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Free Agency Bracket: Carl Gunnarsson vs. Ron Hainsey

Free Agency Bracket: Carl Gunnarsson vs. Ron Hainsey

It is almost time for NHL free agency to begin, and the Capitals certainly have needs to fill and a limited budget. Who would be the best fit? Who would be the best free agent target for Washington to pursue? That’s what NBC Sports Washington wants to find out!

Our experts got together and made a bracket of the 16 best free agent fits. The bracket is divided into four regions: Third line forward, fourth line forward, depth defenseman and Caps’ free agent. Now we want you to tell us who you want to see rocking the red next year!

Every weekday we will match two free agents up against one another and present a case for each player. Then you get to vote and decide who advances!

Check out today’s matchup:

Region: Depth defense

Carl Gunnarsson vs. Ron Hainsey

2018-19 stats

Carl Gunnarsson (32 years old): 25 games played with the St. Louis Blues, 3 goals, 4 assists, 7 points, 15:56 TOI

Playoffs: 19 games played with the St. Louis Blues, 1 goal, 2 assists, 3 points, 14:57 TOI

Ron Hainsey (38 years old): 81 games played with the Toronto Maple Leafs, 5 goals, 18 assists, 23 points, 20:15 TOI

Playoffs: 7 games played with the Toronto Maple Leafs, no goals, 1 assist, 1 point, 20:23 TOI

Hockey-Graphs contract projections

Carl Gunnarsson: 1 year, $731,159 cap hit

Ron Hainsey: 2 years, $3,715,530 cap hit

The case for Carl Gunnarsson

The Caps are going to need a No. 6/7 defenseman should Brooks Orpik retire or if the team elects not to re-sign him. If you do have to replace Orpik, why would you go with someone just as old? Hainsey is 38 and there is no reason to go that old when there are younger alternatives.

Gunnarsson was the hero of the “Boston Pee Party” when he scored the overtime winner in Game 2 of the Stanley Cup Final after declaring to head coach Craig Berube at the urinal he just needed one more opportunity. Gunnarsson had just seven points in the regular season so no one should expect a ton of offense, but the point is he delivered when it mattered most.

When he is not playing the overtime hero, he is a third-pairing, stay at home defenseman who can play on the penalty kill which is pretty much exactly what the Caps need on a third pair that will likely cycle between him, Christian Djoos and Jonas Siegenthaler.

Take a look at Gunnarsson’s contract projection. You can’t beat that price. Sure, those projections came out before he won the Stanley Cup, but even if his price goes up, it will not be significant.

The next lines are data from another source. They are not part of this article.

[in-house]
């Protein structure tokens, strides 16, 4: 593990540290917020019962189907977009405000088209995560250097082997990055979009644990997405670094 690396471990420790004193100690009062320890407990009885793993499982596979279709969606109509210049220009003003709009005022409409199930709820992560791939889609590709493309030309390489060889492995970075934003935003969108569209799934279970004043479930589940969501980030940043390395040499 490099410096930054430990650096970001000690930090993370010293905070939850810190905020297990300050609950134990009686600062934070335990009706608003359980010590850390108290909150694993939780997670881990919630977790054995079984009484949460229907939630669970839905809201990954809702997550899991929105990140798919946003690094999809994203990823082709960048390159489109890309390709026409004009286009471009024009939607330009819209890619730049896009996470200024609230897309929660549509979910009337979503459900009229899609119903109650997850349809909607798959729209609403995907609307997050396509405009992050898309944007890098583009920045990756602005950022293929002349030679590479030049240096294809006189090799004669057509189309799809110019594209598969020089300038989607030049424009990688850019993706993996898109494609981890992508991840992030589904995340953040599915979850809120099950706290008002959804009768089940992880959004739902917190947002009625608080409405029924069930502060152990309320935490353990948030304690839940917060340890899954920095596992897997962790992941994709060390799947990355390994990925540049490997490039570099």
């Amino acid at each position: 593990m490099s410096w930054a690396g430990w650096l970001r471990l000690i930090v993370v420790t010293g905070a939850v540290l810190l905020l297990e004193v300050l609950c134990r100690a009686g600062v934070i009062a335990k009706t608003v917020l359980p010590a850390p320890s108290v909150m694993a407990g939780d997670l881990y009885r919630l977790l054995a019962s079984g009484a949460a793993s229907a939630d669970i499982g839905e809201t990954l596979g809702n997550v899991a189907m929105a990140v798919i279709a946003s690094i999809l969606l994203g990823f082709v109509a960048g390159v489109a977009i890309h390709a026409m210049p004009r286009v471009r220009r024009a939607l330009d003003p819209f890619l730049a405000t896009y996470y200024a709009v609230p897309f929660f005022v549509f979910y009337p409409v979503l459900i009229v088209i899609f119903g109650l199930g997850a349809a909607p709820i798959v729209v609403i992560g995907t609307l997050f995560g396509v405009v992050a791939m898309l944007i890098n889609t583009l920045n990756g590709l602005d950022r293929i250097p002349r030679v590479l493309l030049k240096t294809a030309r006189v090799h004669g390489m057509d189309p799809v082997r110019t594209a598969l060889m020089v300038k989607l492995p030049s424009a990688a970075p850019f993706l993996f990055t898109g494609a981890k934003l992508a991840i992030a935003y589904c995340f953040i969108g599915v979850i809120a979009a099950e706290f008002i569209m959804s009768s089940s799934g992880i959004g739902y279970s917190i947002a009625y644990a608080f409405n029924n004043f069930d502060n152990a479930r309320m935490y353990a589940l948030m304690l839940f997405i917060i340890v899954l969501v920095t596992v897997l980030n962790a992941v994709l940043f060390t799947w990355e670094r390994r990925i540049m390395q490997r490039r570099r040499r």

Compare that to Hainsey. A two-year deal for over $3.7 million per year to a 38-year-old player? No thanks.

The case for Ron Hainsey

Projections are a good starting point for these salaries, but in this case I think this one is just plain wrong. Hainsey will probably want two years instead of one given his age, but if he wants term, his price tag is not going to be anywhere close to the $3.7 million Hockey-Graphs projects so let’s settle down on that one.

At the age of 38, Hainsey had a bigger role on the Maple Leafs—playing over 20 minutes a game—than Gunnarsson had at 32. Yes, age is a concern and you have to wonder how much Hainsey has left in the tank, but the Caps won’t ask as much from him as Toronto did. He will be a third-pair player cycling in with Djoos and Siegenthaler. After averaging over 20 minutes through 81 games last season, is durability really an issue considering the Caps will need him to play 50-60 games at 15 minutes? Probably not.

Hainsey provides everything Gunnarsson does, but he is a better player. He is a better penalty killer, a better defenseman and will be a better mentor to the two young players he would primarily be working with.

Sure, Gunnarsson scored that overtime winner in Game 2 of the Stanley Cup Final. It was also his first goal of the playoffs. It was a clutch moment, but don’t let that fool you into thinking Gunnarsson is suddenly a clutch producer.

Who’s your pick? Vote here:

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Caps finally solve Halak for improbable shootout win

Caps finally solve Halak for improbable shootout win

The Capitals needed a goal from T.J. Oshie with less than a minute remaining to force overtime on Saturday where they would go on to defeat the Boston Bruins 3-2 in a shootout.

It looked like Jaroslav Halak would once again pull off a miraculous win as he turned aside 42 shots, but the Caps kept up the pressure late to tie the game and get back in the win column.

Saturday's win is now Washington's 15th in the last 16 contests against the Bruins.

Here is how the Caps won.

Boyd makes the most of his opportunity

On Friday, Travis Boyd was a Hershey Bear. With Nic Dowd and Carl Hagelin both injured but without enough money under the cap for Boyd, the Caps recalled Tyler Lewington on Friday and skated seven defensemen and only 11 forwards against the Montreal Canadiens. On Saturday, the team sent Lewington and Ilya Samsonov to Hershey and recalled Vitek Vanecek and Boyd. The extra cap space the team gained from Vanecek taking Samsonov's spot allowed them to recall Boyd and skate four full forward lines. The impact of Boyd's addition was felt in the first period when Boyd scored a deflection to beat Halak and get the Caps on the board.

In seven games with the Caps this season, Boyd has one goal and four assists.

Caps get their power play setup on 6-on-5

For much of the night, the Caps just could not figure out Halak. They poured on the shots, but he was there each time and looked like he would be able to lead his team to the narrow victory. Late in regulation, the Caps pulled Braden Holtby for the extra attacker and the Caps gave Boston a power play look.

Washington had its top power play unit on the ice plus Tom Wilson. The goal looked like one right out of the power play's playbook with Evgeny Kuznetsov behind the goal line feeding Oshie in the slot. Oshie is great at getting those quick shots away from in close and he finally beat Halak with 59 seconds remaining.